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The Bank of England has stepped up its fight against persistent inflation with a surprise half-point rise in interest rates to 5 per cent, the highest level since 2008.
Voting seven to two in favour of the larger-than-expected increase, the central bank’s Monetary Policy Committee said it was responding to “material news” in recent economic data that showed worse inflationary pressures in the UK economy.
The BoE hopes its decisive move demonstrates determination to get a grip on rapidly rising prices. In a letter to the chancellor explaining the decision, governor Andrew Bailey said: “Bringing inflation down is our absolute priority.”
With its 13th consecutive rate rise, the MPC defied market and most economists’ expectations of a quarter-point increase.
But it will reinforce financial market movements over the past month that have prompted lenders to withdraw fixed-rate mortgage rate deals and increase the costs of home loans substantially in what has become known as a mortgage “time bomb”.
Justifying the move, the MPC said: “There has been significant upside news in recent data that indicates more persistence in the inflation process.”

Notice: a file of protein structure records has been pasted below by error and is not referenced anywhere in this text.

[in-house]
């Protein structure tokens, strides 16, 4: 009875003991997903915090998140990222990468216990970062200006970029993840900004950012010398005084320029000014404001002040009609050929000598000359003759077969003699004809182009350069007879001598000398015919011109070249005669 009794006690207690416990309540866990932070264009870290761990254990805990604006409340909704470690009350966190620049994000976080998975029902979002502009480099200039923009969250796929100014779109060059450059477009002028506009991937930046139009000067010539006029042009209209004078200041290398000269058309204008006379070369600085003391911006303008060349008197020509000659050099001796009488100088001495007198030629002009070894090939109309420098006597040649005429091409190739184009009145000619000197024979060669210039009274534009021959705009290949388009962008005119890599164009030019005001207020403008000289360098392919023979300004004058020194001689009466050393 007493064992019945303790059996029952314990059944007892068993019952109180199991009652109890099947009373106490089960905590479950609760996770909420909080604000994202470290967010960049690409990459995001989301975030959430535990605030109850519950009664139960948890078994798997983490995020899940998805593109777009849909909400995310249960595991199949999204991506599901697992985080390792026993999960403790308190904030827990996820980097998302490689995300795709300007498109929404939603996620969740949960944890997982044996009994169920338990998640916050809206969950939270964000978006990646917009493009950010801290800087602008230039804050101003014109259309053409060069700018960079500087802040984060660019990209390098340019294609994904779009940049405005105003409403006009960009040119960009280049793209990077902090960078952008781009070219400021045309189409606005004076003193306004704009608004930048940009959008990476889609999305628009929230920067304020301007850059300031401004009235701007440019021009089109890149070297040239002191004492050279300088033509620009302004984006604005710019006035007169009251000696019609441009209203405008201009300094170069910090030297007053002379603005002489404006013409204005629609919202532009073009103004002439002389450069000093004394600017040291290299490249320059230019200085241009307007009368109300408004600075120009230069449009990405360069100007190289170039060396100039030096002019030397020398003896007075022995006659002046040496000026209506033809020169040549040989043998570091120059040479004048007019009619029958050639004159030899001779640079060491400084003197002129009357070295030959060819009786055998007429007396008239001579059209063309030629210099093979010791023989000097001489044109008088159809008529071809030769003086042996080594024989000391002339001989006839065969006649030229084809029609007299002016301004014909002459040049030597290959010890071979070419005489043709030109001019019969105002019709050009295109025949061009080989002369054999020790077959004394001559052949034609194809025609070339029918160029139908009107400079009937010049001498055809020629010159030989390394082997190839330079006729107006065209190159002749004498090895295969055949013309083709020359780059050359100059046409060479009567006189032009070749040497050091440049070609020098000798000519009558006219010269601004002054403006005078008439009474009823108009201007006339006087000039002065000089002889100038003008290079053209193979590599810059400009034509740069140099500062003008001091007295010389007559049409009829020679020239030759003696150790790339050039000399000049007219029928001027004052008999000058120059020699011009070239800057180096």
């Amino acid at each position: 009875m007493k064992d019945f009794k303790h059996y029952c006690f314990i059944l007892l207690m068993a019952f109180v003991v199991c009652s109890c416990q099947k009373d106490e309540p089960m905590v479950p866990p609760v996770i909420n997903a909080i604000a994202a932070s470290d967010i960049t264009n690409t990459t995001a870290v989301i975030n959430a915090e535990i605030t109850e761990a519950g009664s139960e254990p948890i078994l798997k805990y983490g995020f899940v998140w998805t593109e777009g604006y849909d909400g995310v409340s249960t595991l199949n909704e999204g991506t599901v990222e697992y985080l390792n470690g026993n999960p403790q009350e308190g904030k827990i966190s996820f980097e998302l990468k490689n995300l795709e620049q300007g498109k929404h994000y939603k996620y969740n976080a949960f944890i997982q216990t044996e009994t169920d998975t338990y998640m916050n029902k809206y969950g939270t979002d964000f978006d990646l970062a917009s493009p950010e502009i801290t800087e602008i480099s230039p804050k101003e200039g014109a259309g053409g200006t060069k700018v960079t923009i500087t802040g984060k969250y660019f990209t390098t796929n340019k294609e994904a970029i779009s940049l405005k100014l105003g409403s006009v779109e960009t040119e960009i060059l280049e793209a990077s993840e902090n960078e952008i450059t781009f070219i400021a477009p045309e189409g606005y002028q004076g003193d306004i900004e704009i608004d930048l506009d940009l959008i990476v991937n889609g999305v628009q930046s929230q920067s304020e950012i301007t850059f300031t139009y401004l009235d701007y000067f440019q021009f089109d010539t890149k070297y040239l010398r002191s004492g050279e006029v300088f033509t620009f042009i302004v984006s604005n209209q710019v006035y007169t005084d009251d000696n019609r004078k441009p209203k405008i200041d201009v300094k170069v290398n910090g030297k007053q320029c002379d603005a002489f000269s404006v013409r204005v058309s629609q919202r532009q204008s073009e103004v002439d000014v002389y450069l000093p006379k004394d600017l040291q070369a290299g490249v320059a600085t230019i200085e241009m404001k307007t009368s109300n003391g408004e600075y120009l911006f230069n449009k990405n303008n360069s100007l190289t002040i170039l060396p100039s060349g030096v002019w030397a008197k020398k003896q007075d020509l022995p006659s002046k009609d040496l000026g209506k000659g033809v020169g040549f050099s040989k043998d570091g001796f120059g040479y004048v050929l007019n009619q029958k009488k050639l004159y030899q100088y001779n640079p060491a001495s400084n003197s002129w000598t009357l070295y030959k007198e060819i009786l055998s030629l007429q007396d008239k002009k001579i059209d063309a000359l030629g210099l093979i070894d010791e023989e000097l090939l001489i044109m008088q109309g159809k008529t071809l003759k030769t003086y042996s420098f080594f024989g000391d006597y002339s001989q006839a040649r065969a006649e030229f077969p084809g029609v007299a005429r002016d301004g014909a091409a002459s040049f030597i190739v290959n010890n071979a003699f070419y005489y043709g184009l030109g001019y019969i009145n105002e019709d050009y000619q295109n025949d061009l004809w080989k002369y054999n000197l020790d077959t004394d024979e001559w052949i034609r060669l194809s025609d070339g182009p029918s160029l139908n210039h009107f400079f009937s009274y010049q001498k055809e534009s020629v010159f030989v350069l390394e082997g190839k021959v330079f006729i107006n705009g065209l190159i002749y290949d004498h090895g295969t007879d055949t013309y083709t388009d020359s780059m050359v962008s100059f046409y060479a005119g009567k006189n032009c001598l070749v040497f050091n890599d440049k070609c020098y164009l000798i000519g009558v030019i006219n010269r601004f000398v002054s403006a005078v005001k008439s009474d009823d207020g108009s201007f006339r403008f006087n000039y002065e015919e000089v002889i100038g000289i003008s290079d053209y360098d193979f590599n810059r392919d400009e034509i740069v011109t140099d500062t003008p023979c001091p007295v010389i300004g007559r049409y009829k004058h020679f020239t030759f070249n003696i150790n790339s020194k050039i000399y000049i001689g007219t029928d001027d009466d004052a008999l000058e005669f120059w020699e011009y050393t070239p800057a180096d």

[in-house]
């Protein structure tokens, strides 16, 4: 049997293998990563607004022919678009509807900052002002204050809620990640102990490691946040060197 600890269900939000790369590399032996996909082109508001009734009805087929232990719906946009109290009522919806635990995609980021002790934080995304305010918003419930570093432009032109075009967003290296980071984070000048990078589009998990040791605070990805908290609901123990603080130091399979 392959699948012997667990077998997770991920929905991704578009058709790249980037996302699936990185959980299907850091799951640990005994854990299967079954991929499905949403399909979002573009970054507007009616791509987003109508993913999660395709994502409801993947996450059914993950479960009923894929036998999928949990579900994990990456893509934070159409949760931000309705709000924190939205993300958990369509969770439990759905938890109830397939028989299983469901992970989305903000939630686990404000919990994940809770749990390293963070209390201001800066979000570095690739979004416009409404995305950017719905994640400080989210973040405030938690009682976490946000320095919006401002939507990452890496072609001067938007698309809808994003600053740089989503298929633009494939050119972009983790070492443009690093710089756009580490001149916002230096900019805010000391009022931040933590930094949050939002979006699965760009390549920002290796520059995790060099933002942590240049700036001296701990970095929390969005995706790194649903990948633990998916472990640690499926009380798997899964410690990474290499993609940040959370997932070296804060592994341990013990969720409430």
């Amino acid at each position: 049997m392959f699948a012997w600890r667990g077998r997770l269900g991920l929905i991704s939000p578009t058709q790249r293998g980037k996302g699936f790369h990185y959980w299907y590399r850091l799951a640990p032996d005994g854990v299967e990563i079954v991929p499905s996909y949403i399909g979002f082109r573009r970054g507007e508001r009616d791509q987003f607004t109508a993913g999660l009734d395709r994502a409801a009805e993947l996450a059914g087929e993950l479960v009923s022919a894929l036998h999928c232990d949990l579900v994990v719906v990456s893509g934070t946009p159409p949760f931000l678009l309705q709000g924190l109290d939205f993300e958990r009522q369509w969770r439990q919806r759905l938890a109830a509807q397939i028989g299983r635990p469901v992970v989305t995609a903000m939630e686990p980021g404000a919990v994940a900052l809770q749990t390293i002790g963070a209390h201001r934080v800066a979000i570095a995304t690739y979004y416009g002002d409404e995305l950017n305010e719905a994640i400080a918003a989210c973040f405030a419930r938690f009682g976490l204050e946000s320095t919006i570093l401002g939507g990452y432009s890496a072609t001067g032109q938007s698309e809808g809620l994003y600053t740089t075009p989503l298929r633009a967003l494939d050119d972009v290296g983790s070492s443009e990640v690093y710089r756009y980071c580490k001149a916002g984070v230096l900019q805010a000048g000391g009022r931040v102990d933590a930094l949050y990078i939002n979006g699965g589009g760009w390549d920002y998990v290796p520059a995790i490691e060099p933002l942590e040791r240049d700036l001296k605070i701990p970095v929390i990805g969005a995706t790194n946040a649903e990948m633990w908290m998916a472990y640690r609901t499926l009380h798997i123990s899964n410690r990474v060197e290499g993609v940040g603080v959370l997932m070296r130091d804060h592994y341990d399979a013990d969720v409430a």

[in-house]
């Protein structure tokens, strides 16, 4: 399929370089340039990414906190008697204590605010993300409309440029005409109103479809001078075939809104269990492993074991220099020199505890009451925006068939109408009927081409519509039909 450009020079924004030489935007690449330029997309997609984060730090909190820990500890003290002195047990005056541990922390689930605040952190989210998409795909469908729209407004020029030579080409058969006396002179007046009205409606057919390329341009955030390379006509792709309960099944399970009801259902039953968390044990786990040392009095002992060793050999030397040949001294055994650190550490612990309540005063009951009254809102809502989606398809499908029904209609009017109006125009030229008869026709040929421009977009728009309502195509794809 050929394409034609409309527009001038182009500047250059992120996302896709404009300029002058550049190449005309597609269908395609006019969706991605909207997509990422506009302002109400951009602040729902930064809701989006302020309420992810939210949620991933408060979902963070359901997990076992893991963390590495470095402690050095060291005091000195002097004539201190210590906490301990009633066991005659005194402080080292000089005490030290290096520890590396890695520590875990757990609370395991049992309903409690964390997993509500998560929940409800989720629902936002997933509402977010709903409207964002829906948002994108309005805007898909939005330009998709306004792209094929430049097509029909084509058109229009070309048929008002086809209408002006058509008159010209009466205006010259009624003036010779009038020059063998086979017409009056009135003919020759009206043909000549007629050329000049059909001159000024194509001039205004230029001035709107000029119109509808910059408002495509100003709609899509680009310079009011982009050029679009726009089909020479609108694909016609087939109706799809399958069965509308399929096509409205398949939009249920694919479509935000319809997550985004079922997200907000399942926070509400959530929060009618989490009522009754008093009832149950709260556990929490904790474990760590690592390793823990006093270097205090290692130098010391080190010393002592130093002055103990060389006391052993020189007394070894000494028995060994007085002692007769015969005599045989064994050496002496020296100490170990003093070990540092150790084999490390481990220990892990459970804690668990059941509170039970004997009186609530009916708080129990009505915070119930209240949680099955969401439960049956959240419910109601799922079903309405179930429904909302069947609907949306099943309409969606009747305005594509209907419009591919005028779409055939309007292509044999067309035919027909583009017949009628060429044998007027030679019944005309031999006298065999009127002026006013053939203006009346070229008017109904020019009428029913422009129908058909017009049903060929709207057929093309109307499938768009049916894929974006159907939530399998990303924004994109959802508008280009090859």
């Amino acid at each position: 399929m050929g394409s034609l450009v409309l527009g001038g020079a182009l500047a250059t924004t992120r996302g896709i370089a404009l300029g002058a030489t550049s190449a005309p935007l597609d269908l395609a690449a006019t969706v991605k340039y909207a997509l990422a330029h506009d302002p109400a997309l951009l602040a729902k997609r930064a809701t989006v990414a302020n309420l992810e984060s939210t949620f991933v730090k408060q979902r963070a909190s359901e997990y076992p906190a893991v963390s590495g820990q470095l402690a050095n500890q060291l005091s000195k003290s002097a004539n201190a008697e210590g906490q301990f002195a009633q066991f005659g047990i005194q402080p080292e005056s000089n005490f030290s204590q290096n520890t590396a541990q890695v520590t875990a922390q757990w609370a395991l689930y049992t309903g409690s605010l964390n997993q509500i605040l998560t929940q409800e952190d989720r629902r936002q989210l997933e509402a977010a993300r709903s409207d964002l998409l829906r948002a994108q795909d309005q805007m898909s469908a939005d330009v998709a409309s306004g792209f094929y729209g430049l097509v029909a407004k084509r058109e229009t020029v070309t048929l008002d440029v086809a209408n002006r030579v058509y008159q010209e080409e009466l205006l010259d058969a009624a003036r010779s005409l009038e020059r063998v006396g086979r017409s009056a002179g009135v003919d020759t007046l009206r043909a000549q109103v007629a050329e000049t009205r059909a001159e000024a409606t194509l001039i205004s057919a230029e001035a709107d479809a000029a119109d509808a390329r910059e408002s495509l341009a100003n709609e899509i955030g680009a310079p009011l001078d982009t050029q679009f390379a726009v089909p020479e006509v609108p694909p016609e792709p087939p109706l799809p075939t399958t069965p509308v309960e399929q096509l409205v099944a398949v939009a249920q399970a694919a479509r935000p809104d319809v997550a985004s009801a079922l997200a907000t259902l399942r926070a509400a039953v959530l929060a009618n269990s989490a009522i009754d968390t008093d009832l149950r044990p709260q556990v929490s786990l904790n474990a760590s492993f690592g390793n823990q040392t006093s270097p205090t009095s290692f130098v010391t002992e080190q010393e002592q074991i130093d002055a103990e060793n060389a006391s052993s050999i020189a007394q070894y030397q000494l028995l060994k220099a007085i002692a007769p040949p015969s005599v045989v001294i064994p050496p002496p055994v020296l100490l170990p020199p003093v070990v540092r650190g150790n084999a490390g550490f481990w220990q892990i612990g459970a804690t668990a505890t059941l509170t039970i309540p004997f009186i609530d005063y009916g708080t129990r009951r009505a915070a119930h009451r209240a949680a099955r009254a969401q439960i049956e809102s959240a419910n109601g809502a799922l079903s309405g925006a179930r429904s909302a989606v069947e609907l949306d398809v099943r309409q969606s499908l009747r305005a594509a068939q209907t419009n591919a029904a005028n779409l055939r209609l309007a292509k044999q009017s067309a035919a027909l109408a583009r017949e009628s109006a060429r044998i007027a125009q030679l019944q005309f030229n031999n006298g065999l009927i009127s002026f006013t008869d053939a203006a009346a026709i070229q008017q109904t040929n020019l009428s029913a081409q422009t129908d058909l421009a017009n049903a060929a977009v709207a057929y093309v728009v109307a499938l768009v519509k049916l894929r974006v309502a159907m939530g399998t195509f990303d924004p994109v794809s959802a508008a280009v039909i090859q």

Sterling edged higher and UK government bond yields fell slightly on the news of the half-point rate rise, a bigger increase than a majority of investors had expected.
The pound was 0.3 per cent higher against the US dollar at $1.2810, building on small early gains. Two-year UK government bond yields, which are highly sensitive to short-term interest rates, fell to 5.01 per cent from 5.06 per cent, reflecting a rise in prices.
Heading into the decision, swap markets had indicated that a slim majority of investors expected a quarter-point rate rise, although the odds of a half-point increase had mounted this week following the latest evidence of stubbornly high inflation.